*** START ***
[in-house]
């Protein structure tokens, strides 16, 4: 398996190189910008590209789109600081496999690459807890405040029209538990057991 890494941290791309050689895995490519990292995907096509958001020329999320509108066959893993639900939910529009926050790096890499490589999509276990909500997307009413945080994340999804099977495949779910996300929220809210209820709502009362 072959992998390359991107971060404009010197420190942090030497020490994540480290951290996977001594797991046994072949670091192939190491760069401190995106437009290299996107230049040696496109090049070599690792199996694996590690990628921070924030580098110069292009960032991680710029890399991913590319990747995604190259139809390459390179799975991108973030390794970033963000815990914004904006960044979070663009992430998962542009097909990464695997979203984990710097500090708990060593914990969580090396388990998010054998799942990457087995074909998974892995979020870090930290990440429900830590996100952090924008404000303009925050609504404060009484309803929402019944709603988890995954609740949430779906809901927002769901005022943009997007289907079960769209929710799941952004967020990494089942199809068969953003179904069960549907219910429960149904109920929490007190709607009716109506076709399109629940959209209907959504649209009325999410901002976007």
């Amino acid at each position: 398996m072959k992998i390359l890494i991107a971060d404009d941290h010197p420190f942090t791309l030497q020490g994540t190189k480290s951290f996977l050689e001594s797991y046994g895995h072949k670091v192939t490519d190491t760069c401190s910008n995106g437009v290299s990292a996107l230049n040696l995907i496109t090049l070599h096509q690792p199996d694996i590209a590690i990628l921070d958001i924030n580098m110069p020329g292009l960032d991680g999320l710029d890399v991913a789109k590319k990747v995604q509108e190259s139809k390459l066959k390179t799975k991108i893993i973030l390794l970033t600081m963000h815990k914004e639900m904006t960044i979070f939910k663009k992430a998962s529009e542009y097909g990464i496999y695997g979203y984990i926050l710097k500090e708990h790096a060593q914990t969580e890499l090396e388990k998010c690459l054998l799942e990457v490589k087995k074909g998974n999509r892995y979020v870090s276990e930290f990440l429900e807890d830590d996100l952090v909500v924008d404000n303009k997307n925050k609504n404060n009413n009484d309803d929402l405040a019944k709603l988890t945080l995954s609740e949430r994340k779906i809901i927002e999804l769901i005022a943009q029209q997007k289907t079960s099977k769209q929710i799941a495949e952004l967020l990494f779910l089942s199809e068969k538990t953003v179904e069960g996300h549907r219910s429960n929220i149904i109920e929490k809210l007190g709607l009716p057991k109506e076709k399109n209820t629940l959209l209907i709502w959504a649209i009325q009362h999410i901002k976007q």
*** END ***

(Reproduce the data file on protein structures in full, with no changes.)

[in-house]
């Protein structure tokens, strides 16, 4: 398996190189910008590209789109600081496999690459807890405040029209538990057991 890494941290791309050689895995490519990292995907096509958001020329999320509108066959893993639900939910529009926050790096890499490589999509276990909500997307009413945080994340999804099977495949779910996300929220809210209820709502009362 072959992998390359991107971060404009010197420190942090030497020490994540480290951290996977001594797991046994072949670091192939190491760069401190995106437009290299996107230049040696496109090049070599690792199996694996590690990628921070924030580098110069292009960032991680710029890399991913590319990747995604190259139809390459390179799975991108973030390794970033963000815990914004904006960044979070663009992430998962542009097909990464695997979203984990710097500090708990060593914990969580090396388990998010054998799942990457087995074909998974892995979020870090930290990440429900830590996100952090924008404000303009925050609504404060009484309803929402019944709603988890995954609740949430779906809901927002769901005022943009997007289907079960769209929710799941952004967020990494089942199809068969953003179904069960549907219910429960149904109920929490007190709607009716109506076709399109629940959209209907959504649209009325999410901002976007």
């Amino acid at each position: 398996m072959k992998i390359l890494i991107a971060d404009d941290h010197p420190f942090t791309l030497q020490g994540t190189k480290s951290f996977l050689e001594s797991y046994g895995h072949k670091v192939t490519d190491t760069c401190s910008n995106g437009v290299s990292a996107l230049n040696l995907i496109t090049l070599h096509q690792p199996d694996i590209a590690i990628l921070d958001i924030n580098m110069p020329g292009l960032d991680g999320l710029d890399v991913a789109k590319k990747v995604q509108e190259s139809k390459l066959k390179t799975k991108i893993i973030l390794l970033t600081m963000h815990k914004e639900m904006t960044i979070f939910k663009k992430a998962s529009e542009y097909g990464i496999y695997g979203y984990i926050l710097k500090e708990h790096a060593q914990t969580e890499l090396e388990k998010c690459l054998l799942e990457v490589k087995k074909g998974n999509r892995y979020v870090s276990e930290f990440l429900e807890d830590d996100l952090v909500v924008d404000n303009k997307n925050k609504n404060n009413n009484d309803d929402l405040a019944k709603l988890t945080l995954s609740e949430r994340k779906i809901i927002e999804l769901i005022a943009q029209q997007k289907t079960s099977k769209q929710i799941a495949e952004l967020l990494f779910l089942s199809e068969k538990t953003v179904e069960g996300h549907r219910s429960n929220i149904i109920e929490k809210l007190g709607l009716p057991k109506e076709k399109n209820t629940l959209l209907i709502w959504a649209i009325q009362h999410i901002k976007q």